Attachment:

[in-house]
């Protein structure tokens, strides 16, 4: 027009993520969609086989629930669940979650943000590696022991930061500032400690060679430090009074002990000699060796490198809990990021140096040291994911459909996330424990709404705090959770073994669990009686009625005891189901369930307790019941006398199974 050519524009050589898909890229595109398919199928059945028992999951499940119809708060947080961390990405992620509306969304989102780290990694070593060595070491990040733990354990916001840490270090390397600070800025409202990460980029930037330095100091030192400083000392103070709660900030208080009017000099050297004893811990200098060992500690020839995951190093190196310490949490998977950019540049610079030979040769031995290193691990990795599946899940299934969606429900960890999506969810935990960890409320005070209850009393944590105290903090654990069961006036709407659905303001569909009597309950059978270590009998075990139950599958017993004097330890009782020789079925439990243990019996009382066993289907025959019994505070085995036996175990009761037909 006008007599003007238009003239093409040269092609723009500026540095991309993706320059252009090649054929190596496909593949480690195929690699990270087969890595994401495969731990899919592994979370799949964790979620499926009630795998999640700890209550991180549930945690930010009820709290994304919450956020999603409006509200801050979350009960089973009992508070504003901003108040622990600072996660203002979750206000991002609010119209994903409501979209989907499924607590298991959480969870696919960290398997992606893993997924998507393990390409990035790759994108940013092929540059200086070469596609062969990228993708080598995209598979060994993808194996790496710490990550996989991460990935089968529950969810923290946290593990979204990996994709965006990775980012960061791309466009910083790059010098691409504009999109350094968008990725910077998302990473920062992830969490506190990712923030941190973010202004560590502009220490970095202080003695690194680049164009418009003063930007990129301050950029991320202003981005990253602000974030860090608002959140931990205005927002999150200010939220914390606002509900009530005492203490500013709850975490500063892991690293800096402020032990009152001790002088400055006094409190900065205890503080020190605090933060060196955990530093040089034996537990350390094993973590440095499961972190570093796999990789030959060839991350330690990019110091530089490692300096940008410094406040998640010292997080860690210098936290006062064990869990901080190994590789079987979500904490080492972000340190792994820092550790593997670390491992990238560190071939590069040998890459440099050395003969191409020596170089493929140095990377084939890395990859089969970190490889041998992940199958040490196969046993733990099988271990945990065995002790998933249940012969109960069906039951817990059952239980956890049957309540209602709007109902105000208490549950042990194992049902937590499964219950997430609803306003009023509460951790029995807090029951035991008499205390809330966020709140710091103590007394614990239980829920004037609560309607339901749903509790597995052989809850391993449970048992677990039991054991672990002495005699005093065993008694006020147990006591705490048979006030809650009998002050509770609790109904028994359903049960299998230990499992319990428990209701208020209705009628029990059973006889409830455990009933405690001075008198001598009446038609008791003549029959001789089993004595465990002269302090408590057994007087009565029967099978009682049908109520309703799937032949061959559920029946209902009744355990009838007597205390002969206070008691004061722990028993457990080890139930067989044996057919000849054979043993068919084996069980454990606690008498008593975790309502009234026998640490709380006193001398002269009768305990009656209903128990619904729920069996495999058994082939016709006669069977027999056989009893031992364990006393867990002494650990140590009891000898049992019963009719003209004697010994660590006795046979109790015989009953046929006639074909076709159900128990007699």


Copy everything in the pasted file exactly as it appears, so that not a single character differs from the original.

[in-house]
């Protein structure tokens, strides 16, 4: 027009993520969609086989629930669940979650943000590696022991930061500032400690060679430090009074002990000699060796490198809990990021140096040291994911459909996330424990709404705090959770073994669990009686009625005891189901369930307790019941006398199974 050519524009050589898909890229595109398919199928059945028992999951499940119809708060947080961390990405992620509306969304989102780290990694070593060595070491990040733990354990916001840490270090390397600070800025409202990460980029930037330095100091030192400083000392103070709660900030208080009017000099050297004893811990200098060992500690020839995951190093190196310490949490998977950019540049610079030979040769031995290193691990990795599946899940299934969606429900960890999506969810935990960890409320005070209850009393944590105290903090654990069961006036709407659905303001569909009597309950059978270590009998075990139950599958017993004097330890009782020789079925439990243990019996009382066993289907025959019994505070085995036996175990009761037909 006008007599003007238009003239093409040269092609723009500026540095991309993706320059252009090649054929190596496909593949480690195929690699990270087969890595994401495969731990899919592994979370799949964790979620499926009630795998999640700890209550991180549930945690930010009820709290994304919450956020999603409006509200801050979350009960089973009992508070504003901003108040622990600072996660203002979750206000991002609010119209994903409501979209989907499924607590298991959480969870696919960290398997992606893993997924998507393990390409990035790759994108940013092929540059200086070469596609062969990228993708080598995209598979060994993808194996790496710490990550996989991460990935089968529950969810923290946290593990979204990996994709965006990775980012960061791309466009910083790059010098691409504009999109350094968008990725910077998302990473920062992830969490506190990712923030941190973010202004560590502009220490970095202080003695690194680049164009418009003063930007990129301050950029991320202003981005990253602000974030860090608002959140931990205005927002999150200010939220914390606002509900009530005492203490500013709850975490500063892991690293800096402020032990009152001790002088400055006094409190900065205890503080020190605090933060060196955990530093040089034996537990350390094993973590440095499961972190570093796999990789030959060839991350330690990019110091530089490692300096940008410094406040998640010292997080860690210098936290006062064990869990901080190994590789079987979500904490080492972000340190792994820092550790593997670390491992990238560190071939590069040998890459440099050395003969191409020596170089493929140095990377084939890395990859089969970190490889041998992940199958040490196969046993733990099988271990945990065995002790998933249940012969109960069906039951817990059952239980956890049957309540209602709007109902105000208490549950042990194992049902937590499964219950997430609803306003009023509460951790029995807090029951035991008499205390809330966020709140710091103590007394614990239980829920004037609560309607339901749903509790597995052989809850391993449970048992677990039991054991672990002495005699005093065993008694006020147990006591705490048979006030809650009998002050509770609790109904028994359903049960299998230990499992319990428990209701208020209705009628029990059973006889409830455990009933405690001075008198001598009446038609008791003549029959001789089993004595465990002269302090408590057994007087009565029967099978009682049908109520309703799937032949061959559920029946209902009744355990009838007597205390002969206070008691004061722990028993457990080890139930067989044996057919000849054979043993068919084996069980454990606690008498008593975790309502009234026998640490709380006193001398002269009768305990009656209903128990619904729920069996495999058994082939016709006669069977027999056989009893031992364990006393867990002494650990140590009891000898049992019963009719003209004697010994660590006795046979109790015989009953046929006639074909076709159900128990007699």